...in your book.
one of the ongoing great debates i see among writers and publishing peeps online is the battle between writing and storytelling. which one is most important when trying to land an agent/editor/reader?
of course, the winning answer is always... both!
but that's not really where the discussion ends. if you cruise around the internet, you'll find agents and editors are looking for even more than prose and plot. any one of them might be looking for any or all of the following:
- concept! good hook! - if you can sell your story in one line, you can probably sell it to a publisher.
- characters! - the heart and soul of your story. agents and editors fall for them before falling for you.
- angst or grit or romance or humor or something that strongly defines your MS, makes it easy to categorize.
holy crap, that's a lot of stuff to squish into a book! it puts pressure on a writer, no?
well, let me tell you a secret. i just scanned my bookshelf, and i can honestly say there is no book that excels at all of these. "Lord of the Rings" wows with characters and originality, but pace? ummm, no. history of pipe-weed. 'nuff said.
several books on my shelves have brilliant hooks but only 'meh' writing. in one book, a break-neck pace takes time away from characterization. in another, the incredible voice makes up for a not-so-original plot. all over my shelves, i see books shattering rules and still making readers smile.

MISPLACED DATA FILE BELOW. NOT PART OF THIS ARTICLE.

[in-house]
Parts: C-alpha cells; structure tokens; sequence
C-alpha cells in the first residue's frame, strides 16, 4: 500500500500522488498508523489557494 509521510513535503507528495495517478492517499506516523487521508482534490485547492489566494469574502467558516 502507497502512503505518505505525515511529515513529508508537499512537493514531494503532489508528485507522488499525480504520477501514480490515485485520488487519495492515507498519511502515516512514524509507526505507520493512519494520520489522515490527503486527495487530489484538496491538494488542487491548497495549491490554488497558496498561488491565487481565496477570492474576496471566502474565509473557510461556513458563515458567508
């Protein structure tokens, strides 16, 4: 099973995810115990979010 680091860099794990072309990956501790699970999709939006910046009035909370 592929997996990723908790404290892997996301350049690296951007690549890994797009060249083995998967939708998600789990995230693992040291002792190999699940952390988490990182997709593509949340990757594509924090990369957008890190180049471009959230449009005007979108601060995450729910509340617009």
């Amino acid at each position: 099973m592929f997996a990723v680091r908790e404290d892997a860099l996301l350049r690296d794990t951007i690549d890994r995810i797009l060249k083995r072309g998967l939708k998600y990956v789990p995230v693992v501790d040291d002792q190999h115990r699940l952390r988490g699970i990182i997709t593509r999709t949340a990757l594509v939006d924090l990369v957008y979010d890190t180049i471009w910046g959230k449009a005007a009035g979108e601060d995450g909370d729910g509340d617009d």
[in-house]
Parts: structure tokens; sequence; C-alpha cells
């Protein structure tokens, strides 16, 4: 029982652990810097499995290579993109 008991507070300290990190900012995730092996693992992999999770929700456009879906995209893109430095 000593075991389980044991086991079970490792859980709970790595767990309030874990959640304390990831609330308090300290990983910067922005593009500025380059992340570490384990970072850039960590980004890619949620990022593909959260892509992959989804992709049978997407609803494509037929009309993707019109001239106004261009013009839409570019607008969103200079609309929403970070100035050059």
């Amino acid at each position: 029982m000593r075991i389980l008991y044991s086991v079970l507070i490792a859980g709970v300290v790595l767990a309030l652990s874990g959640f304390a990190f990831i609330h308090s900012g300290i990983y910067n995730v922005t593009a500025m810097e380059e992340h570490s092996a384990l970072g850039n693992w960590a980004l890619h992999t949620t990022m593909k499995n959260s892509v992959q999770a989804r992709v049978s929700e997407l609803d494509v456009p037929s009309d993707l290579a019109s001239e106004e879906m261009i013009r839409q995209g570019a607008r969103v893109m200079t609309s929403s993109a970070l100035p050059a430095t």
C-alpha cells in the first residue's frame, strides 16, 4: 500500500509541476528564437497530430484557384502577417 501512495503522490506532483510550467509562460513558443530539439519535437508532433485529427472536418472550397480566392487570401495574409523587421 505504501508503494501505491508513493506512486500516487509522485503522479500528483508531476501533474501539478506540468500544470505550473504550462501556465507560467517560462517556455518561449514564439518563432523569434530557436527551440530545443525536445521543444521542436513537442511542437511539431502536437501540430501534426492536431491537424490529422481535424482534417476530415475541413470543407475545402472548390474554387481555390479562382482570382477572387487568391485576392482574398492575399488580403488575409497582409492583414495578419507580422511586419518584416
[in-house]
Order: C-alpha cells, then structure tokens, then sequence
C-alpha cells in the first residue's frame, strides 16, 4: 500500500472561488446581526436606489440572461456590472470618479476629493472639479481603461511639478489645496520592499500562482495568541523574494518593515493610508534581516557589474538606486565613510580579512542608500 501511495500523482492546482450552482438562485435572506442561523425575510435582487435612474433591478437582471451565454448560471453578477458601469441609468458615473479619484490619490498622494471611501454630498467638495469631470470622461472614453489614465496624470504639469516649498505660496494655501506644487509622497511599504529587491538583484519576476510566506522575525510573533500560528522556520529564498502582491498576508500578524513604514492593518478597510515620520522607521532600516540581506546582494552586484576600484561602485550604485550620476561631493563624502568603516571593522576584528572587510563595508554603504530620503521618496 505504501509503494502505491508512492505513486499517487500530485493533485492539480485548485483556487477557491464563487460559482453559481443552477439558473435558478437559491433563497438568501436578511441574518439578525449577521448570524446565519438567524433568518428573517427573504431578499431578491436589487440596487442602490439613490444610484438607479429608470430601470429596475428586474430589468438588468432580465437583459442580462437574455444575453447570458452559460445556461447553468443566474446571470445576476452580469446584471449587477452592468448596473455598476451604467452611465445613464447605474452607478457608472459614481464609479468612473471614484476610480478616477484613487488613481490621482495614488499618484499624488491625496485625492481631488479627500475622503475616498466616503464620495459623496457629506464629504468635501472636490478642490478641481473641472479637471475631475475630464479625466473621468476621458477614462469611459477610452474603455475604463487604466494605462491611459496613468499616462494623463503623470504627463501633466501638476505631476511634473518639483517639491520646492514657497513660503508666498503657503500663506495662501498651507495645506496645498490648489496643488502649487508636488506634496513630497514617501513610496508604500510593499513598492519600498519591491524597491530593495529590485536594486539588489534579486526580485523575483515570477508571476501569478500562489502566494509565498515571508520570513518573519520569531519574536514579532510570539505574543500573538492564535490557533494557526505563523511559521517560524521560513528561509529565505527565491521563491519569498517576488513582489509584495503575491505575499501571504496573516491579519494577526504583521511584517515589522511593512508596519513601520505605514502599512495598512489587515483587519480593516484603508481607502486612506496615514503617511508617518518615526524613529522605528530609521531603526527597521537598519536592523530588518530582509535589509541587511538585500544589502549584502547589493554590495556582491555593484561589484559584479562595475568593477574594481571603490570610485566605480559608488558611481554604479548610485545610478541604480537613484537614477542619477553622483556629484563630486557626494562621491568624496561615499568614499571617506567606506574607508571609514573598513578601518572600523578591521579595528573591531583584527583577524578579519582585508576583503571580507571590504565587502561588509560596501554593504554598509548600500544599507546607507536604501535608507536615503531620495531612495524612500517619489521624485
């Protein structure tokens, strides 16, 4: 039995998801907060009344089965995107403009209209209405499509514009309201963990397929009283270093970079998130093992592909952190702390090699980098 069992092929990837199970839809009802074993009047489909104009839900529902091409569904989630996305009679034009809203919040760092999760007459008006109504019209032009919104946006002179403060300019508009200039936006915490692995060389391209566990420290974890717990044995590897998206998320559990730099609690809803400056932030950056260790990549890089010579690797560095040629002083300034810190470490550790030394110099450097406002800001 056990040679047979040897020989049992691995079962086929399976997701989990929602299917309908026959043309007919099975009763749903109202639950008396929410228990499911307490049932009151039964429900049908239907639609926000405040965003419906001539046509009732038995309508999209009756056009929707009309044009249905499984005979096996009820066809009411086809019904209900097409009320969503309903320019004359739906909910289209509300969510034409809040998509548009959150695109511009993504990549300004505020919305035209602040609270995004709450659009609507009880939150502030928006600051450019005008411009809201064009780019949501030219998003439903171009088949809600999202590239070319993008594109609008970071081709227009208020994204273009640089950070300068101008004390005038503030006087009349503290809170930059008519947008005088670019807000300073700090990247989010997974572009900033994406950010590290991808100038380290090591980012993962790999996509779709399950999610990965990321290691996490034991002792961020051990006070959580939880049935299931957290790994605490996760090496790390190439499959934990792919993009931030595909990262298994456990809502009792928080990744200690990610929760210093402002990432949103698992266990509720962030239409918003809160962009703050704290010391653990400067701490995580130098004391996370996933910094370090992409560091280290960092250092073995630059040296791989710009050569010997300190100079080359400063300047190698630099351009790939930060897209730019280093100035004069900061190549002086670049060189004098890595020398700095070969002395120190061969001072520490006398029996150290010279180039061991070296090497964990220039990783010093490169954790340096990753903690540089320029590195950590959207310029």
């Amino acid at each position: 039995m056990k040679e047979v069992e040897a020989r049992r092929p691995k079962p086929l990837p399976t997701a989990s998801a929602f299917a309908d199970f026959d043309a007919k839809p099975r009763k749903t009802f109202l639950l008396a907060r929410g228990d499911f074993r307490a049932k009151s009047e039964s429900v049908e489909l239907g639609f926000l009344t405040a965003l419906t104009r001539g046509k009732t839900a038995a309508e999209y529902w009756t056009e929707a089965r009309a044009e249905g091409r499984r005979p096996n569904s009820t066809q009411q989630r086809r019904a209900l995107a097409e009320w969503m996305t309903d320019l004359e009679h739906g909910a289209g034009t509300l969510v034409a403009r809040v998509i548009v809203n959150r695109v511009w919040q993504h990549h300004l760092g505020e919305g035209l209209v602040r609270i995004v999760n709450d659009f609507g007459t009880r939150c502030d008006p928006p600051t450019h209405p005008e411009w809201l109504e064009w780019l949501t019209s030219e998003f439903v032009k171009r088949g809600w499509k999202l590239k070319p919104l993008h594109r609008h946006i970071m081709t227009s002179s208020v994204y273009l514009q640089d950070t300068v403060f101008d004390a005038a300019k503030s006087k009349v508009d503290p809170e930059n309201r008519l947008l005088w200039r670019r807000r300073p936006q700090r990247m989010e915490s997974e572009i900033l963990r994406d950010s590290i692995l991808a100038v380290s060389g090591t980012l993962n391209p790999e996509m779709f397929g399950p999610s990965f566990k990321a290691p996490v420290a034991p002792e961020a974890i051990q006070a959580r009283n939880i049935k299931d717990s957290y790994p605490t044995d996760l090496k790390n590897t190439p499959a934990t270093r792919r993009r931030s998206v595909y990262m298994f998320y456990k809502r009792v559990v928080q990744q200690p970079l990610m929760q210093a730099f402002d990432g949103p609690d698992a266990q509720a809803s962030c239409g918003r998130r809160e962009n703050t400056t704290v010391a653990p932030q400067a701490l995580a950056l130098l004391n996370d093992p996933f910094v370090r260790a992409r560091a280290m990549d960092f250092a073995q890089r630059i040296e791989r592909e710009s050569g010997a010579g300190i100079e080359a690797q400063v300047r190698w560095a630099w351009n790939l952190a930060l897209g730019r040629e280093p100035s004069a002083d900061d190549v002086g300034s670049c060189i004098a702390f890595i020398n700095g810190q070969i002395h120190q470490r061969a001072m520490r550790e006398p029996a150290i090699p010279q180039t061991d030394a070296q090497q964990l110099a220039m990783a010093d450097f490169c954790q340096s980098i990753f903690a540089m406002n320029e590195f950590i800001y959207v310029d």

i'm not saying don't reach for all of the things on the list above. i'm just saying don't punish yourself if some of them come through stronger than the others.
one of my books has a hook that probably helped it sell. the concept of the current WIP is harder to pin down in one line, but the characters are strong.
i'm trying not to get caught up in the pressure of fitting everything into one book. instead, i'm concentrating on showing off my strengths one book at a time. (at least, that's the goal. haha! i'll let readers be the judges.)
what about you? do the same strengths shine through in all your stories? or does the story itself dictate which skills come through?